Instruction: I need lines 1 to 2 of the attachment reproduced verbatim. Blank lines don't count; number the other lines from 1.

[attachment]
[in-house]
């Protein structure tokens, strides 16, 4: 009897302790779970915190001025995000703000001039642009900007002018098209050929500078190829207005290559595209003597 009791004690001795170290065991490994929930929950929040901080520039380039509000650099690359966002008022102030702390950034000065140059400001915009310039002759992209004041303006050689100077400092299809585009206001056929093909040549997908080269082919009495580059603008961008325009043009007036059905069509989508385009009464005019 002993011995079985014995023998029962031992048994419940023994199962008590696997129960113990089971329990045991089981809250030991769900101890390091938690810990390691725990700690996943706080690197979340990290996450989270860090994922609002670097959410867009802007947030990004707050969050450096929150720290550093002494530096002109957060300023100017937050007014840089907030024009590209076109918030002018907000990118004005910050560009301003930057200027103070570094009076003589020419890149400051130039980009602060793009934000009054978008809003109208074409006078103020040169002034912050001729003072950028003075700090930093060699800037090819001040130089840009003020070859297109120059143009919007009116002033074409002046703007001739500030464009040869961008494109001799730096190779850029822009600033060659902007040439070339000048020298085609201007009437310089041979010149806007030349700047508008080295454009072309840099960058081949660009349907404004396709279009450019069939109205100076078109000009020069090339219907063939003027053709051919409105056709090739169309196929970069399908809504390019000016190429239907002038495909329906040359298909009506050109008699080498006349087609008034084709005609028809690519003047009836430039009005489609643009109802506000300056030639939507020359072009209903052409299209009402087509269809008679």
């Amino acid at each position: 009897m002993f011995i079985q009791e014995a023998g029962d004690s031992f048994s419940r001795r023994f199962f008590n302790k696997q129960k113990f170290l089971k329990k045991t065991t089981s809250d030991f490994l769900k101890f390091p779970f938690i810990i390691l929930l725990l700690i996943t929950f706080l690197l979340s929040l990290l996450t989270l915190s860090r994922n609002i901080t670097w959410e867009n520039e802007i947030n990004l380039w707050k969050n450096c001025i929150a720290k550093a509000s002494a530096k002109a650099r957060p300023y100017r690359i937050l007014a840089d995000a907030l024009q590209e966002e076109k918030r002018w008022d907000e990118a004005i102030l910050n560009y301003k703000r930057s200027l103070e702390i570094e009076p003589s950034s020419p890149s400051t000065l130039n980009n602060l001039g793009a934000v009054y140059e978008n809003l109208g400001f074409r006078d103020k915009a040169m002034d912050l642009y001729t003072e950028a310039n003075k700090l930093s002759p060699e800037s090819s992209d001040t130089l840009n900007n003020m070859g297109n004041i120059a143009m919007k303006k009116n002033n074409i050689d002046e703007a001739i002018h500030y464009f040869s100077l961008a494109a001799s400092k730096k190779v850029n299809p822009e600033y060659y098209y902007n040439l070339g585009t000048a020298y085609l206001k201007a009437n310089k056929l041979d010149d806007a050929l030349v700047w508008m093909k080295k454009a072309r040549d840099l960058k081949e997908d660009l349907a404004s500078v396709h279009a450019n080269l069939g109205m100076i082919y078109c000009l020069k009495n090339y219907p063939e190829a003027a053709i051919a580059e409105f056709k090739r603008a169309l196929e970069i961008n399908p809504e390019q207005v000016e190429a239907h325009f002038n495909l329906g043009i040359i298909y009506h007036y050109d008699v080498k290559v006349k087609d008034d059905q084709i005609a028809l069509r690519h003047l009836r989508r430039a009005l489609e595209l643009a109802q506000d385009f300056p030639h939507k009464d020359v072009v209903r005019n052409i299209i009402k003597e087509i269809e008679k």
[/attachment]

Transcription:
[in-house]
């Protein structure tokens, strides 16, 4: 009897302790779970915190001025995000703000001039642009900007002018098209050929500078190829207005290559595209003597 009791004690001795170290065991490994929930929950929040901080520039380039509000650099690359966002008022102030702390950034000065140059400001915009310039002759992209004041303006050689100077400092299809585009206001056929093909040549997908080269082919009495580059603008961008325009043009007036059905069509989508385009009464005019 002993011995079985014995023998029962031992048994419940023994199962008590696997129960113990089971329990045991089981809250030991769900101890390091938690810990390691725990700690996943706080690197979340990290996450989270860090994922609002670097959410867009802007947030990004707050969050450096929150720290550093002494530096002109957060300023100017937050007014840089907030024009590209076109918030002018907000990118004005910050560009301003930057200027103070570094009076003589020419890149400051130039980009602060793009934000009054978008809003109208074409006078103020040169002034912050001729003072950028003075700090930093060699800037090819001040130089840009003020070859297109120059143009919007009116002033074409002046703007001739500030464009040869961008494109001799730096190779850029822009600033060659902007040439070339000048020298085609201007009437310089041979010149806007030349700047508008080295454009072309840099960058081949660009349907404004396709279009450019069939109205100076078109000009020069090339219907063939003027053709051919409105056709090739169309196929970069399908809504390019000016190429239907002038495909329906040359298909009506050109008699080498006349087609008034084709005609028809690519003047009836430039009005489609643009109802506000300056030639939507020359072009209903052409299209009402087509269809008679």